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Hryhoriy Chapkis

After one of their tour performances in Spain (1962) Hryhoriy Chapkis, the then

Virsky Ensemble soloist, was approached by a rather peculiar looking man – dressed in

bright clothes, his green jacket had.. an omelette for a pocket square! The man said: «You think you can fool everyone, but I know there’s a trick, I know you have some kind of engine powering your knees!». Having said that he started closely examining the dancer’s costume, searching for hidden devices. The paparazzi captured that moment and the morning newspaper headlines read «Ukrainian Kozak with engine powered knees touring Spain. Seen by Salvador Dalí himself». Yes, that strange man was actually the famous accentric artist Salvador Dalí.

Salvador Dalí

Dalí simply couldn’t comprehend how one could do Ukrainian dance without «outside», machine-powered help! Especially when it comes to Povzunets.

The dance goes back to the training practices of the Ukrainian kozaks. And not just any kozaks, but the very elite of the Ukrainian troops – the intelligence! For a scout, moving quickly and being unnoticed was sometimes a matter of life and death. That’s exactly why kozaks learnt to run/move, squatting as low as possible, so it almost looked like they were crawling (hence the name ‘povzunets’ –in Ukrainian crawl is повзати/povzaty).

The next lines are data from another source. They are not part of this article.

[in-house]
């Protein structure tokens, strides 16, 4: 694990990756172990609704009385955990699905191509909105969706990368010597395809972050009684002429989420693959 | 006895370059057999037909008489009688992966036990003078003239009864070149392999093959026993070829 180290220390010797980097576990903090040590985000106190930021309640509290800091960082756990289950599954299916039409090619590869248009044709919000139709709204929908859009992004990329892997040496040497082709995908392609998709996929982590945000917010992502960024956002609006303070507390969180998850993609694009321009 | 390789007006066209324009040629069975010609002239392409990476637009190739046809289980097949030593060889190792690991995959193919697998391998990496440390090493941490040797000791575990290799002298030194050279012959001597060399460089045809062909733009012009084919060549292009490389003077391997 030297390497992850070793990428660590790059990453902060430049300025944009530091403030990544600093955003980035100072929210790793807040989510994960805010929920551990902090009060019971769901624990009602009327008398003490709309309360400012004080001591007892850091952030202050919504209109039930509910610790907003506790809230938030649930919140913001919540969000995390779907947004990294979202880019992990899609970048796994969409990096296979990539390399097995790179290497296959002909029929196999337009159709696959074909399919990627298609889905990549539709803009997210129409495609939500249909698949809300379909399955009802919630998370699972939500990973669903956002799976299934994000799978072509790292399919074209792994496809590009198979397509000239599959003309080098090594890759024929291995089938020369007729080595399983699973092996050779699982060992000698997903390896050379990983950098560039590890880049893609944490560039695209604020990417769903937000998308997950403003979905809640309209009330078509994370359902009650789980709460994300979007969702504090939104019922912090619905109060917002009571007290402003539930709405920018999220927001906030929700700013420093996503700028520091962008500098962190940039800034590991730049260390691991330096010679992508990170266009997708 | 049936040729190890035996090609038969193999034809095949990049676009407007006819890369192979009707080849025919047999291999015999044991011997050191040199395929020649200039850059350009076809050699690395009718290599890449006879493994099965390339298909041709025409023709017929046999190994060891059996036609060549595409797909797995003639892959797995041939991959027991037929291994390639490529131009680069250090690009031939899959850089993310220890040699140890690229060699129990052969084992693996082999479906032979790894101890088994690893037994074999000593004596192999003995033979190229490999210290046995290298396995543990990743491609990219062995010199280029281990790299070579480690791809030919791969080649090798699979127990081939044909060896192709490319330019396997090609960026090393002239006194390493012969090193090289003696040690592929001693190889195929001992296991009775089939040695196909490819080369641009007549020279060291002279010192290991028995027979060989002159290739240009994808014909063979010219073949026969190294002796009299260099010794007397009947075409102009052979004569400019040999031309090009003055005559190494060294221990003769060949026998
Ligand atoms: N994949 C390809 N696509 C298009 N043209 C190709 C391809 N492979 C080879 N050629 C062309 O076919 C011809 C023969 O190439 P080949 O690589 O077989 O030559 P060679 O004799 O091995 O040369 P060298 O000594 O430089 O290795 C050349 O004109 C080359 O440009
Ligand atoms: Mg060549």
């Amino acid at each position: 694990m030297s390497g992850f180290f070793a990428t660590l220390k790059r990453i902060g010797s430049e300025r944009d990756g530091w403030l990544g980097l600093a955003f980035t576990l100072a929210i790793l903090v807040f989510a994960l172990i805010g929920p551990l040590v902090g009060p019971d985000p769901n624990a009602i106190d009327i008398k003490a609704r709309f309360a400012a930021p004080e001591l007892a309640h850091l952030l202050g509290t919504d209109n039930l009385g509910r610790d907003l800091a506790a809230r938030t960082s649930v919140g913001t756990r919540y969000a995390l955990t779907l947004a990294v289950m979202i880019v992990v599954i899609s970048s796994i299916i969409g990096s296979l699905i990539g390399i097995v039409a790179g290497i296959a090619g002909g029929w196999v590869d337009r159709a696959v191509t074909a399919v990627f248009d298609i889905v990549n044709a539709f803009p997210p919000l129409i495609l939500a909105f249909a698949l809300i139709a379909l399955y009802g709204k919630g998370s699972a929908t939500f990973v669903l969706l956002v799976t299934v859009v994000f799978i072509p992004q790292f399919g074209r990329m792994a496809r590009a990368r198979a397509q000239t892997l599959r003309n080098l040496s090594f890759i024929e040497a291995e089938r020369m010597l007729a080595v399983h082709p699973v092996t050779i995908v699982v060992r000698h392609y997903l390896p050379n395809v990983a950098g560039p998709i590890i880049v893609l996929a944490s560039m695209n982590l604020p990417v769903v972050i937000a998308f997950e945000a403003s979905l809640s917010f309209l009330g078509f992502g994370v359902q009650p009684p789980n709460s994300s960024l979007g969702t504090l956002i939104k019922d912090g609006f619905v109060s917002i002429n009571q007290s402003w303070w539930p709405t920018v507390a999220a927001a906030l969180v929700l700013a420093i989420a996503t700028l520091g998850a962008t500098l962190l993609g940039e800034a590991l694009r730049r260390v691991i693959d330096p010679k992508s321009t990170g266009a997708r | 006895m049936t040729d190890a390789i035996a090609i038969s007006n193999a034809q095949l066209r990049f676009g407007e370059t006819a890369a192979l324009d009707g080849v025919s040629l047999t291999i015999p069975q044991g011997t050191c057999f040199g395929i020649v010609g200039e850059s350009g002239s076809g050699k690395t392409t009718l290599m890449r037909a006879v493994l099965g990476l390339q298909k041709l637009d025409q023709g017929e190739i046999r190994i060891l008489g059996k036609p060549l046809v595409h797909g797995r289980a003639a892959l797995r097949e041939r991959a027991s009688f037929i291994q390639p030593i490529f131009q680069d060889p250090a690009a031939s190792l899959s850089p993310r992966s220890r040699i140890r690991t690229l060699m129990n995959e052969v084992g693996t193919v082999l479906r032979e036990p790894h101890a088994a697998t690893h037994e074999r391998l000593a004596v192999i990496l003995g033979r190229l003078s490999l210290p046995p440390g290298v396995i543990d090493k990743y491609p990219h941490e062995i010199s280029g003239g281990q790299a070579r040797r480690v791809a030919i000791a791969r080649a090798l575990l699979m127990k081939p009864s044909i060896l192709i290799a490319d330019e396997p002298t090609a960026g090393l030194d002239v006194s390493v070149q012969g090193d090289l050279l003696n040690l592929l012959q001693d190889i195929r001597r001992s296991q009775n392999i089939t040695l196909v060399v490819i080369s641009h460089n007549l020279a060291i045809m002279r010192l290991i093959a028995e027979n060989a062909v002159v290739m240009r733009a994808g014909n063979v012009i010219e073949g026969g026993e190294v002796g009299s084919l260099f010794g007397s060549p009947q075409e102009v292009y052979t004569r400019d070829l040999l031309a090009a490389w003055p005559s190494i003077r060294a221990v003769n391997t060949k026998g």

Besides these quick movements ‘Povzunets’ contains some martial arts elements. But, surely, kozaks always tried to bring some fun to their daily routines – thus the element of humor and mockery in the dance.

Using these original practices Pavlo Virsky created the choreography for ‘Povzunets’, which has now become a true signature piece in Ukrainian dance - a perfect representation of the Ukrainian character with its ‘juicy’ humor, youthful boldness and explosive, radiant positivity.


Virsky only used a single classic move – the povzunok – but made it vaster, embellished certain structural elements, used them as a basis for a number of movements, and added the ‘cherry on top’ - some vibrant national coloring.

Various dance practices prove that the combination of traditional moves, taken from folklore, and modern choreographies, make for incredible results! Surely, the turbulent development of Ukrainian stage dance would have been impossible without a strong foundation that the folk dance legacy is. Authentic moves are used for creating new pas in folk as well as classical dance. In this context, ‘Povzunets’ is a real treasury for improvisation and creation of new interesting characters for dancers of all ages.

But be mindful that this dance can be merciless to your ‘engines’ (aka knees), so be sure to always train and wa